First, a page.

It is possible, due to the large number of bottlenose whale strandings that occur in this region and the current seismic testing, that there will be more strandings in the Faroe Islands. Sea Shepherd is calling for the Faroes to take a reasonable and compassionate route in response to any future strandings on their shores. In the case of any beached whales who could not be saved, a necropsy should be performed to determine the cause of death if possible. Everywhere in the world, it is standard that strandings are investigated – and seismic testing being conducted in the region should be a red flag.

Especially in the case of these Northern bottlenose whales, members of a vanishing population, to slaughter them for human consumption without any attempt at rescue – or even a necropsy – was shamefully irresponsible.

Sea Shepherd is ready and willing to offer assistance to the Faroese in any attempts made to save whales if a stranding should occur.

Sea Shepherd volunteers followed and documented as the meat was transportedSea Shepherd volunteers followed and documented as the meat was transportedSea Shepherd has led the opposition against the slaughter of cetaceans in the Faroe Islands since the 1980s, and today our goal remains the same: to bring the archaic grind to a complete stop. Launched in June, Operation GrindStop 2014, is Sea Shepherd’s largest Faroe Islands campaign to date. The multi-national land- and sea-based campaign features hundreds of volunteers who will be present in the Faroe Islands over the course of four months to defend pilot whales and other species of small cetaceans from the brutal and archaic mass slaughter known as “grindadrap” or the “grind.” To date, no grinds have taken place while Sea Shepherd has patrolled the islands. Should a grind commence at any time during the campaign, Sea Shepherd volunteers are prepared to intervene to save our clients.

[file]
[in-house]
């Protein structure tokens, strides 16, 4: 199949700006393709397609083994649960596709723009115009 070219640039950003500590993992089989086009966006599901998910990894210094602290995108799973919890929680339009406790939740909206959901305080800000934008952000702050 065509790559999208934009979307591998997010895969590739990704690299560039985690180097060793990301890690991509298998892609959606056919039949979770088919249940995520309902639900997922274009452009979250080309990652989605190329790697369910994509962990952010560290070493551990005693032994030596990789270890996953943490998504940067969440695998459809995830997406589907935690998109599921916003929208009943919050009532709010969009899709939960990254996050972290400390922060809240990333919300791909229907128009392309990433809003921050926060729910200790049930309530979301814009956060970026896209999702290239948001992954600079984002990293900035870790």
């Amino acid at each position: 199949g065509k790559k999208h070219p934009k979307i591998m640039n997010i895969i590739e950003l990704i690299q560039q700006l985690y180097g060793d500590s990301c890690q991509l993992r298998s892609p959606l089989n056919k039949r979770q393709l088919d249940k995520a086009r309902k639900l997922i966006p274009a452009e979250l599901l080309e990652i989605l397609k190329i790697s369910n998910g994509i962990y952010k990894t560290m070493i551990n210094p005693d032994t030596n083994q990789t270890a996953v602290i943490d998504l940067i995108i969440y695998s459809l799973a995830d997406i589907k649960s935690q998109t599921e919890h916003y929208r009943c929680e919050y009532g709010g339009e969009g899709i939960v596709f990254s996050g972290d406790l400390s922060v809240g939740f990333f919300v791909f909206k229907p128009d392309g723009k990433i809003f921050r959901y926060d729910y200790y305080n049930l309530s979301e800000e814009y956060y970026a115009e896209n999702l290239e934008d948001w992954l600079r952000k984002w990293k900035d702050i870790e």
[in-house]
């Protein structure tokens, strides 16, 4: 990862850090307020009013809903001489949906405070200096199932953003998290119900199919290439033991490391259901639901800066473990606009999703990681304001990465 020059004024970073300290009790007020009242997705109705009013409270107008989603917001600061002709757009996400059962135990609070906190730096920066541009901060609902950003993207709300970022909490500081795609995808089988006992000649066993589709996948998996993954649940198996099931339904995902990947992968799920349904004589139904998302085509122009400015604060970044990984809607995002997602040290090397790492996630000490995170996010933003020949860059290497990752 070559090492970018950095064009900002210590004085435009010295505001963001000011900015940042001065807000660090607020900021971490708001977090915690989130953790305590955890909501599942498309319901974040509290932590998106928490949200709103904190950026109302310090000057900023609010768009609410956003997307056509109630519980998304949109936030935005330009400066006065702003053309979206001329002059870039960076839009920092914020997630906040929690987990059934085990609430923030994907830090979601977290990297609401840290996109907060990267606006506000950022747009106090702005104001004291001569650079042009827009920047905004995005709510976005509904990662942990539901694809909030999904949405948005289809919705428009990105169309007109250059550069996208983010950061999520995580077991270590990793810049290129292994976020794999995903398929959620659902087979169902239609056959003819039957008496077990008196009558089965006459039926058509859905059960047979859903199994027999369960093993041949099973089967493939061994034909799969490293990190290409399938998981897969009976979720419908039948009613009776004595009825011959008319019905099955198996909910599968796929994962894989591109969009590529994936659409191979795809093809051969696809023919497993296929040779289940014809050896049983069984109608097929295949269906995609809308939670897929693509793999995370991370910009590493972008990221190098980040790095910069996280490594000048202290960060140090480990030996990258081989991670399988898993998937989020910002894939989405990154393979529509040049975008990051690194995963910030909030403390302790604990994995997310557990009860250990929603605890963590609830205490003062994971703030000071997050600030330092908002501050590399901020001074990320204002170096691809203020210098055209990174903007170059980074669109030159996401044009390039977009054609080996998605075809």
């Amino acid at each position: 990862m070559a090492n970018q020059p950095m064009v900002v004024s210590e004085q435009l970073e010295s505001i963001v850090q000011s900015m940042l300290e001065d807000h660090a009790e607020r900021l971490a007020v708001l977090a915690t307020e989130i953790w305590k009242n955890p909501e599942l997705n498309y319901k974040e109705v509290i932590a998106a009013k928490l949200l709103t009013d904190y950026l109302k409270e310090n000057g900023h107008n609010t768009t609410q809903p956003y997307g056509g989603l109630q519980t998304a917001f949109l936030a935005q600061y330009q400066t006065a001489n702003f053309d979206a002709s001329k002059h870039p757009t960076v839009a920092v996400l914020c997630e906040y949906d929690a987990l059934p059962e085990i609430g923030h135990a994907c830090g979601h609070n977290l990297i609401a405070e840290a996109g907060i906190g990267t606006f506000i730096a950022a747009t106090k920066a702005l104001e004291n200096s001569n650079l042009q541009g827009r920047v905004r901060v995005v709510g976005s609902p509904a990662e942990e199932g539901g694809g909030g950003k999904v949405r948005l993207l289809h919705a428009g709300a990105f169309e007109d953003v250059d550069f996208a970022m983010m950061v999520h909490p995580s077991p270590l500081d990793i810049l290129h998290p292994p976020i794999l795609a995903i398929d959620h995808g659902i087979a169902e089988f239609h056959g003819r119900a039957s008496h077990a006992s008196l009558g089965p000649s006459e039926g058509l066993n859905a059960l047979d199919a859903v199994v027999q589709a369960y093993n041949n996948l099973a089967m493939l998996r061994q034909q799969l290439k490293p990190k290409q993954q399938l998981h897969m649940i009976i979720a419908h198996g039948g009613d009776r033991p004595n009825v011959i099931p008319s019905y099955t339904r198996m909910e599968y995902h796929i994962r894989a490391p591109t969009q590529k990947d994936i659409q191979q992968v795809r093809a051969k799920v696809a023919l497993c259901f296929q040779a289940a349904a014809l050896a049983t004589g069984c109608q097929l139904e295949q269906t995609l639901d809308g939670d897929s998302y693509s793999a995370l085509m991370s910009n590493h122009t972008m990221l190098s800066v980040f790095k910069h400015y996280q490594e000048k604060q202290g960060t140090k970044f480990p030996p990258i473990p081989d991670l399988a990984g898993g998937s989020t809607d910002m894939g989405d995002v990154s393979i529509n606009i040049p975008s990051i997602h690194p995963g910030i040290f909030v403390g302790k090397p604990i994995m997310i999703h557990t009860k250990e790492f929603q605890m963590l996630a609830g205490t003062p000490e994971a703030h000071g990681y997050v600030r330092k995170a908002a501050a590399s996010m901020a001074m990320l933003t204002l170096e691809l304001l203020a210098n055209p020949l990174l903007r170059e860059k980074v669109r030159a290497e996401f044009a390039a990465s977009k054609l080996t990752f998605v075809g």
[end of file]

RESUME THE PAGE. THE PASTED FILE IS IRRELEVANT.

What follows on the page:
Sea Shepherd is seeking additional volunteers to join the team in the Faroe Islands for the last month of campaign. The deadline for campaign applications is September 10th at 5 pm EST. If you are interested in volunteering, please complete and submit the application found at this link:

Operation GrindStop
Visit our
Operation GrindStop 2014
site for more information.

Aug 29, 2014

WA Government ignores their own science and now their own survey to carry out shark cull

  • WA Government withholds information from Federal Environment Minister
  • Marketforce survey made available

Tiger shark caught in drum lineTiger shark caught in drum line

Sea Shepherd knew that the WA Government ignored their commissioned report of 2012 by the Bond University, that stated that due to the environmental impacts of shark control activities, it is not recommended that either shark nets or drum-lines be introduced into WA. Baited drum-lines and shark nets do not guarantee that beaches are free of sharks of a size or species that pose a risk to humans.